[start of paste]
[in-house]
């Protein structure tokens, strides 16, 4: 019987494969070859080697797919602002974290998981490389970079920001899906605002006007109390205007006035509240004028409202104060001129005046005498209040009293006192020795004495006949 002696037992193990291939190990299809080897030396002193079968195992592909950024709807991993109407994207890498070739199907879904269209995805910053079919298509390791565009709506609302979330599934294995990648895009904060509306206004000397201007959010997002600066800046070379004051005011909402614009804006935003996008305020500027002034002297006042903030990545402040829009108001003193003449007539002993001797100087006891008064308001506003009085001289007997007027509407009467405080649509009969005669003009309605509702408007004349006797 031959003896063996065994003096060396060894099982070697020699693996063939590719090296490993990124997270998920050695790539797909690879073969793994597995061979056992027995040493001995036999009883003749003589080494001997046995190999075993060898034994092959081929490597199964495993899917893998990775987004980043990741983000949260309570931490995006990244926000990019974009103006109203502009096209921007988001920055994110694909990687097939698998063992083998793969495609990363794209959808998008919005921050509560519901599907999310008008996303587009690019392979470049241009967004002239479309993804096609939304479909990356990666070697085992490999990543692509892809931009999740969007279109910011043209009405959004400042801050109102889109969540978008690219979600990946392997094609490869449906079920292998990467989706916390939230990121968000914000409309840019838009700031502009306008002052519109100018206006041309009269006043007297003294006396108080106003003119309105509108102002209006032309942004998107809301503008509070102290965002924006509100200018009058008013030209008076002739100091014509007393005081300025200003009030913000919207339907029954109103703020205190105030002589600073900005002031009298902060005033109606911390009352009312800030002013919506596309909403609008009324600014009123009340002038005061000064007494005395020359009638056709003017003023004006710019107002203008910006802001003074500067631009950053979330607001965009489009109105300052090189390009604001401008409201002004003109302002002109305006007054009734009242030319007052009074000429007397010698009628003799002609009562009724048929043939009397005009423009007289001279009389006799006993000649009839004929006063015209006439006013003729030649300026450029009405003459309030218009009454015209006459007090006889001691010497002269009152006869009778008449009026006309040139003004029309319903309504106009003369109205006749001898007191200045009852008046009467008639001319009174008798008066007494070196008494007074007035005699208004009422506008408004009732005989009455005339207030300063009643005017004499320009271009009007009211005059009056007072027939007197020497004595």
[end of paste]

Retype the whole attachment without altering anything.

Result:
[in-house]
């Protein structure tokens, strides 16, 4: 019987494969070859080697797919602002974290998981490389970079920001899906605002006007109390205007006035509240004028409202104060001129005046005498209040009293006192020795004495006949 002696037992193990291939190990299809080897030396002193079968195992592909950024709807991993109407994207890498070739199907879904269209995805910053079919298509390791565009709506609302979330599934294995990648895009904060509306206004000397201007959010997002600066800046070379004051005011909402614009804006935003996008305020500027002034002297006042903030990545402040829009108001003193003449007539002993001797100087006891008064308001506003009085001289007997007027509407009467405080649509009969005669003009309605509702408007004349006797 031959003896063996065994003096060396060894099982070697020699693996063939590719090296490993990124997270998920050695790539797909690879073969793994597995061979056992027995040493001995036999009883003749003589080494001997046995190999075993060898034994092959081929490597199964495993899917893998990775987004980043990741983000949260309570931490995006990244926000990019974009103006109203502009096209921007988001920055994110694909990687097939698998063992083998793969495609990363794209959808998008919005921050509560519901599907999310008008996303587009690019392979470049241009967004002239479309993804096609939304479909990356990666070697085992490999990543692509892809931009999740969007279109910011043209009405959004400042801050109102889109969540978008690219979600990946392997094609490869449906079920292998990467989706916390939230990121968000914000409309840019838009700031502009306008002052519109100018206006041309009269006043007297003294006396108080106003003119309105509108102002209006032309942004998107809301503008509070102290965002924006509100200018009058008013030209008076002739100091014509007393005081300025200003009030913000919207339907029954109103703020205190105030002589600073900005002031009298902060005033109606911390009352009312800030002013919506596309909403609008009324600014009123009340002038005061000064007494005395020359009638056709003017003023004006710019107002203008910006802001003074500067631009950053979330607001965009489009109105300052090189390009604001401008409201002004003109302002002109305006007054009734009242030319007052009074000429007397010698009628003799002609009562009724048929043939009397005009423009007289001279009389006799006993000649009839004929006063015209006439006013003729030649300026450029009405003459309030218009009454015209006459007090006889001691010497002269009152006869009778008449009026006309040139003004029309319903309504106009003369109205006749001898007191200045009852008046009467008639001319009174008798008066007494070196008494007074007035005699208004009422506008408004009732005989009455005339207030300063009643005017004499320009271009009007009211005059009056007072027939007197020497004595």